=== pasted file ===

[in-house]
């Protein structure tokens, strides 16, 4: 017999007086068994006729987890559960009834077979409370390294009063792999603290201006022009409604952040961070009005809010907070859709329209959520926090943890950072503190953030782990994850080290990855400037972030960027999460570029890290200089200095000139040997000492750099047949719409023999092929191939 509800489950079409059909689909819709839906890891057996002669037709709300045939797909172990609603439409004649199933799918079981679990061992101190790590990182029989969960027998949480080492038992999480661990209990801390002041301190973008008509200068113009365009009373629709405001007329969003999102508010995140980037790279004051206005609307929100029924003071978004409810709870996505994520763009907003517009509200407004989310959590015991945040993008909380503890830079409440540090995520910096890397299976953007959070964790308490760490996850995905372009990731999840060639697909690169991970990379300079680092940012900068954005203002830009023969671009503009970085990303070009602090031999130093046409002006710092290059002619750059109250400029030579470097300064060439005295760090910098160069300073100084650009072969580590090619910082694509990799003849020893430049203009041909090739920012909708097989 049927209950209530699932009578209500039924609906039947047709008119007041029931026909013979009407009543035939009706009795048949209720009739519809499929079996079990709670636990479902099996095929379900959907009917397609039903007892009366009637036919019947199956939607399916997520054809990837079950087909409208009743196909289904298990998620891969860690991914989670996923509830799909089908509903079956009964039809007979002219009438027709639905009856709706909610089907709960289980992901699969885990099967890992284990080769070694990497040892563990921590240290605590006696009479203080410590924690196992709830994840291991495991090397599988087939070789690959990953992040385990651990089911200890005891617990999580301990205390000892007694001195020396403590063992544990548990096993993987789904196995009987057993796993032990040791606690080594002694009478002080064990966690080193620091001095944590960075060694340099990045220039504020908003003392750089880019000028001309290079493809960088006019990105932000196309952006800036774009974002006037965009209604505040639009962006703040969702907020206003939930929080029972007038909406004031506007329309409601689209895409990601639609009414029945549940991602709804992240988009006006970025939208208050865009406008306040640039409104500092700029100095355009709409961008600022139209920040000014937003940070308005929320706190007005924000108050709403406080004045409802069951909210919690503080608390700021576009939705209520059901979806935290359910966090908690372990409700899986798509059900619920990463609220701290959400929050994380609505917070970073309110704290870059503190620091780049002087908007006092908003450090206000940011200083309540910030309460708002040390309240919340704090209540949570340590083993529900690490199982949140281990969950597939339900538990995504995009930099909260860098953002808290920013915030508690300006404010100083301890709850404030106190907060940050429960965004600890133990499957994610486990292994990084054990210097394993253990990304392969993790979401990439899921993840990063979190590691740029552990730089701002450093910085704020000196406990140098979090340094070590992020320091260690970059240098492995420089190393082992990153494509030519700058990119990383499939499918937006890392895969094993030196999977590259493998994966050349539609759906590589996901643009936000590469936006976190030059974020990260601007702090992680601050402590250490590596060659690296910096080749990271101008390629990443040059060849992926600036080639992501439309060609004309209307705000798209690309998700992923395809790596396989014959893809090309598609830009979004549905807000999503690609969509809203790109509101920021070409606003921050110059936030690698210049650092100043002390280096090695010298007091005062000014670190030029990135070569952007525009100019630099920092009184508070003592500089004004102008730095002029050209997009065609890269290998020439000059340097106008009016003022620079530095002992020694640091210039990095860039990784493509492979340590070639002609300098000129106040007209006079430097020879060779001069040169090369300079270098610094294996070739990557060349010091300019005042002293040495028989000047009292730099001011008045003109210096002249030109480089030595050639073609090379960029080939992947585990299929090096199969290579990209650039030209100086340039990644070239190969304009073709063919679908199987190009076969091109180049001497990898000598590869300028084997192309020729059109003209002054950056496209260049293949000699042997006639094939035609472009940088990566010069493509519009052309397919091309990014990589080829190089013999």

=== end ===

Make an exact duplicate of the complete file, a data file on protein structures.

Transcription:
[in-house]
């Protein structure tokens, strides 16, 4: 017999007086068994006729987890559960009834077979409370390294009063792999603290201006022009409604952040961070009005809010907070859709329209959520926090943890950072503190953030782990994850080290990855400037972030960027999460570029890290200089200095000139040997000492750099047949719409023999092929191939 509800489950079409059909689909819709839906890891057996002669037709709300045939797909172990609603439409004649199933799918079981679990061992101190790590990182029989969960027998949480080492038992999480661990209990801390002041301190973008008509200068113009365009009373629709405001007329969003999102508010995140980037790279004051206005609307929100029924003071978004409810709870996505994520763009907003517009509200407004989310959590015991945040993008909380503890830079409440540090995520910096890397299976953007959070964790308490760490996850995905372009990731999840060639697909690169991970990379300079680092940012900068954005203002830009023969671009503009970085990303070009602090031999130093046409002006710092290059002619750059109250400029030579470097300064060439005295760090910098160069300073100084650009072969580590090619910082694509990799003849020893430049203009041909090739920012909708097989 049927209950209530699932009578209500039924609906039947047709008119007041029931026909013979009407009543035939009706009795048949209720009739519809499929079996079990709670636990479902099996095929379900959907009917397609039903007892009366009637036919019947199956939607399916997520054809990837079950087909409208009743196909289904298990998620891969860690991914989670996923509830799909089908509903079956009964039809007979002219009438027709639905009856709706909610089907709960289980992901699969885990099967890992284990080769070694990497040892563990921590240290605590006696009479203080410590924690196992709830994840291991495991090397599988087939070789690959990953992040385990651990089911200890005891617990999580301990205390000892007694001195020396403590063992544990548990096993993987789904196995009987057993796993032990040791606690080594002694009478002080064990966690080193620091001095944590960075060694340099990045220039504020908003003392750089880019000028001309290079493809960088006019990105932000196309952006800036774009974002006037965009209604505040639009962006703040969702907020206003939930929080029972007038909406004031506007329309409601689209895409990601639609009414029945549940991602709804992240988009006006970025939208208050865009406008306040640039409104500092700029100095355009709409961008600022139209920040000014937003940070308005929320706190007005924000108050709403406080004045409802069951909210919690503080608390700021576009939705209520059901979806935290359910966090908690372990409700899986798509059900619920990463609220701290959400929050994380609505917070970073309110704290870059503190620091780049002087908007006092908003450090206000940011200083309540910030309460708002040390309240919340704090209540949570340590083993529900690490199982949140281990969950597939339900538990995504995009930099909260860098953002808290920013915030508690300006404010100083301890709850404030106190907060940050429960965004600890133990499957994610486990292994990084054990210097394993253990990304392969993790979401990439899921993840990063979190590691740029552990730089701002450093910085704020000196406990140098979090340094070590992020320091260690970059240098492995420089190393082992990153494509030519700058990119990383499939499918937006890392895969094993030196999977590259493998994966050349539609759906590589996901643009936000590469936006976190030059974020990260601007702090992680601050402590250490590596060659690296910096080749990271101008390629990443040059060849992926600036080639992501439309060609004309209307705000798209690309998700992923395809790596396989014959893809090309598609830009979004549905807000999503690609969509809203790109509101920021070409606003921050110059936030690698210049650092100043002390280096090695010298007091005062000014670190030029990135070569952007525009100019630099920092009184508070003592500089004004102008730095002029050209997009065609890269290998020439000059340097106008009016003022620079530095002992020694640091210039990095860039990784493509492979340590070639002609300098000129106040007209006079430097020879060779001069040169090369300079270098610094294996070739990557060349010091300019005042002293040495028989000047009292730099001011008045003109210096002249030109480089030595050639073609090379960029080939992947585990299929090096199969290579990209650039030209100086340039990644070239190969304009073709063919679908199987190009076969091109180049001497990898000598590869300028084997192309020729059109003209002054950056496209260049293949000699042997006639094939035609472009940088990566010069493509519009052309397919091309990014990589080829190089013999």